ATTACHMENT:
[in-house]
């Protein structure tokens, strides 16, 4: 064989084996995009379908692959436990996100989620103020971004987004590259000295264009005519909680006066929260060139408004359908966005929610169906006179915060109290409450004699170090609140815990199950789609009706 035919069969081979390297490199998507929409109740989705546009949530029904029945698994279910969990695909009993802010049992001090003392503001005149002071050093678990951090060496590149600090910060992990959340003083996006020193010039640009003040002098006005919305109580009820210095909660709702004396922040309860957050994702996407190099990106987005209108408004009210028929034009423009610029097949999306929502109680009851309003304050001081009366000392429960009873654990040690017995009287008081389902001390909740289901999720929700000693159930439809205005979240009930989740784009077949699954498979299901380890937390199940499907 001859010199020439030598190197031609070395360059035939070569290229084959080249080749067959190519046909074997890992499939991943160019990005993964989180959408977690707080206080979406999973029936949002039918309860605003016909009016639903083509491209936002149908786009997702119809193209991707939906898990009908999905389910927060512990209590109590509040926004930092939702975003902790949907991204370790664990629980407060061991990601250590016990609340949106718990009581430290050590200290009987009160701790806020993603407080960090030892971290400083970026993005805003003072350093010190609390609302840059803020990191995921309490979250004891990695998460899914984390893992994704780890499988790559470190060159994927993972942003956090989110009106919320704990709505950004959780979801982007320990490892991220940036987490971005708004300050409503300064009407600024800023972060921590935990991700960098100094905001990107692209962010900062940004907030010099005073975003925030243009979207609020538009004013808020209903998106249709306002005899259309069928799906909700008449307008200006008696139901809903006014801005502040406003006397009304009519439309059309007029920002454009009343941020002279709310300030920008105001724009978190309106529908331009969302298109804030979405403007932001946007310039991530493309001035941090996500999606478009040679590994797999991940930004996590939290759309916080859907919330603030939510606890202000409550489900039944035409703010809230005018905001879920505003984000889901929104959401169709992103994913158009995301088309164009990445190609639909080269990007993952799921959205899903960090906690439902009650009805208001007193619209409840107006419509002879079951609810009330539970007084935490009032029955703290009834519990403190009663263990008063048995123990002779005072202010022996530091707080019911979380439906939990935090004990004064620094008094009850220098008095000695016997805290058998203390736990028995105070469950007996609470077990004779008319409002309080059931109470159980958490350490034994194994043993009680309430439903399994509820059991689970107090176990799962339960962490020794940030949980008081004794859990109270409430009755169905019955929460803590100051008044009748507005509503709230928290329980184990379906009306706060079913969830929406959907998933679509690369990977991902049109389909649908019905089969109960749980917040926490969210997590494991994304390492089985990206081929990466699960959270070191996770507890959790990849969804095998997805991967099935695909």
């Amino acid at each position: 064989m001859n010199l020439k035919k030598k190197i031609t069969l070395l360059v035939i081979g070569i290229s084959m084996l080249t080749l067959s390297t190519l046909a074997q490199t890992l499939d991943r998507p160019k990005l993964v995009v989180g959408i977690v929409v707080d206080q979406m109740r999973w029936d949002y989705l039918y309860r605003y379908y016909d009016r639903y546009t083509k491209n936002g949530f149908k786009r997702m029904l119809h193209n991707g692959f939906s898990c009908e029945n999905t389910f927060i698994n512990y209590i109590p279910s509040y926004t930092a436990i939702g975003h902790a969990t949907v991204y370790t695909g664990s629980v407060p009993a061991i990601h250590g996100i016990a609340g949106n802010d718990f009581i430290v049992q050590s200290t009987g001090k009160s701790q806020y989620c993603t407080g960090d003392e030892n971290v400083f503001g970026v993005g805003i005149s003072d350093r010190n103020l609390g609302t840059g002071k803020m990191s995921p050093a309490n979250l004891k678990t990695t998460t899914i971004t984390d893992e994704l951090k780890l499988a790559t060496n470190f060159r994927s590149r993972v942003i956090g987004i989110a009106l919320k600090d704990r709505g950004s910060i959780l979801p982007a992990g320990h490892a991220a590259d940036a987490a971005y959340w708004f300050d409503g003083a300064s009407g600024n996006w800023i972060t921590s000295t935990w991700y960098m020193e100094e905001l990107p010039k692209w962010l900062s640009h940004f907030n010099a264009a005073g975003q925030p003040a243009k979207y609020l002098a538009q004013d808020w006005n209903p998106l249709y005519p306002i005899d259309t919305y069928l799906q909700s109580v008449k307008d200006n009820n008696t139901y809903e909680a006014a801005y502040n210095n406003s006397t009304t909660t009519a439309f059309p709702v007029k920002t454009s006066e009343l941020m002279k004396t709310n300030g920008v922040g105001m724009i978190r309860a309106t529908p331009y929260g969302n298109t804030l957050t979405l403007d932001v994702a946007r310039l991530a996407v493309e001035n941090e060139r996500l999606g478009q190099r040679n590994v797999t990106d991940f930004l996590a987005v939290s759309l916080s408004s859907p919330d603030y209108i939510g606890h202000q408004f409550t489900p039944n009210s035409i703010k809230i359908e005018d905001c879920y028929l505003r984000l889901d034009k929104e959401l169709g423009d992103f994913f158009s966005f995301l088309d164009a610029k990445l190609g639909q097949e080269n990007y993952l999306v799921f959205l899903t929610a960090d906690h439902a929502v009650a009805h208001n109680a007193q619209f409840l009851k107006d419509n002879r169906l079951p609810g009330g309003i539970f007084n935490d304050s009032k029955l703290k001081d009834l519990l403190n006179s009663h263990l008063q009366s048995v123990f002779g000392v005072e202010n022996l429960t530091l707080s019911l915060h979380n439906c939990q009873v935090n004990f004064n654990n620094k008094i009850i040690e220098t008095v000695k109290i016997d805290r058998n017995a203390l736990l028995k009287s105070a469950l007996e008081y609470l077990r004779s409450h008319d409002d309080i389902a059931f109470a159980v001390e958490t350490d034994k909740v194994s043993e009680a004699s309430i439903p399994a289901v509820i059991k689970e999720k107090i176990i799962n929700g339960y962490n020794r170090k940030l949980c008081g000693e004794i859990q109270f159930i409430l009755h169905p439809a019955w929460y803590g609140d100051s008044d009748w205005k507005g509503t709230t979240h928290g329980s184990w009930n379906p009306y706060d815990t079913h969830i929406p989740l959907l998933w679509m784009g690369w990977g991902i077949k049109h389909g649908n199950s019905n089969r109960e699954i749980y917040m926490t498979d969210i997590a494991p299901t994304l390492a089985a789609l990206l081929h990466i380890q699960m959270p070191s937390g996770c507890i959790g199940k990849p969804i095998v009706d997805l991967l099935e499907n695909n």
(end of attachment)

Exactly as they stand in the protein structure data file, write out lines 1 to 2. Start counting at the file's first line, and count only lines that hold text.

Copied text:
[in-house]
């Protein structure tokens, strides 16, 4: 064989084996995009379908692959436990996100989620103020971004987004590259000295264009005519909680006066929260060139408004359908966005929610169906006179915060109290409450004699170090609140815990199950789609009706 035919069969081979390297490199998507929409109740989705546009949530029904029945698994279910969990695909009993802010049992001090003392503001005149002071050093678990951090060496590149600090910060992990959340003083996006020193010039640009003040002098006005919305109580009820210095909660709702004396922040309860957050994702996407190099990106987005209108408004009210028929034009423009610029097949999306929502109680009851309003304050001081009366000392429960009873654990040690017995009287008081389902001390909740289901999720929700000693159930439809205005979240009930989740784009077949699954498979299901380890937390199940499907 001859010199020439030598190197031609070395360059035939070569290229084959080249080749067959190519046909074997890992499939991943160019990005993964989180959408977690707080206080979406999973029936949002039918309860605003016909009016639903083509491209936002149908786009997702119809193209991707939906898990009908999905389910927060512990209590109590509040926004930092939702975003902790949907991204370790664990629980407060061991990601250590016990609340949106718990009581430290050590200290009987009160701790806020993603407080960090030892971290400083970026993005805003003072350093010190609390609302840059803020990191995921309490979250004891990695998460899914984390893992994704780890499988790559470190060159994927993972942003956090989110009106919320704990709505950004959780979801982007320990490892991220940036987490971005708004300050409503300064009407600024800023972060921590935990991700960098100094905001990107692209962010900062940004907030010099005073975003925030243009979207609020538009004013808020209903998106249709306002005899259309069928799906909700008449307008200006008696139901809903006014801005502040406003006397009304009519439309059309007029920002454009009343941020002279709310300030920008105001724009978190309106529908331009969302298109804030979405403007932001946007310039991530493309001035941090996500999606478009040679590994797999991940930004996590939290759309916080859907919330603030939510606890202000409550489900039944035409703010809230005018905001879920505003984000889901929104959401169709992103994913158009995301088309164009990445190609639909080269990007993952799921959205899903960090906690439902009650009805208001007193619209409840107006419509002879079951609810009330539970007084935490009032029955703290009834519990403190009663263990008063048995123990002779005072202010022996530091707080019911979380439906939990935090004990004064620094008094009850220098008095000695016997805290058998203390736990028995105070469950007996609470077990004779008319409002309080059931109470159980958490350490034994194994043993009680309430439903399994509820059991689970107090176990799962339960962490020794940030949980008081004794859990109270409430009755169905019955929460803590100051008044009748507005509503709230928290329980184990379906009306706060079913969830929406959907998933679509690369990977991902049109389909649908019905089969109960749980917040926490969210997590494991994304390492089985990206081929990466699960959270070191996770507890959790990849969804095998997805991967099935695909």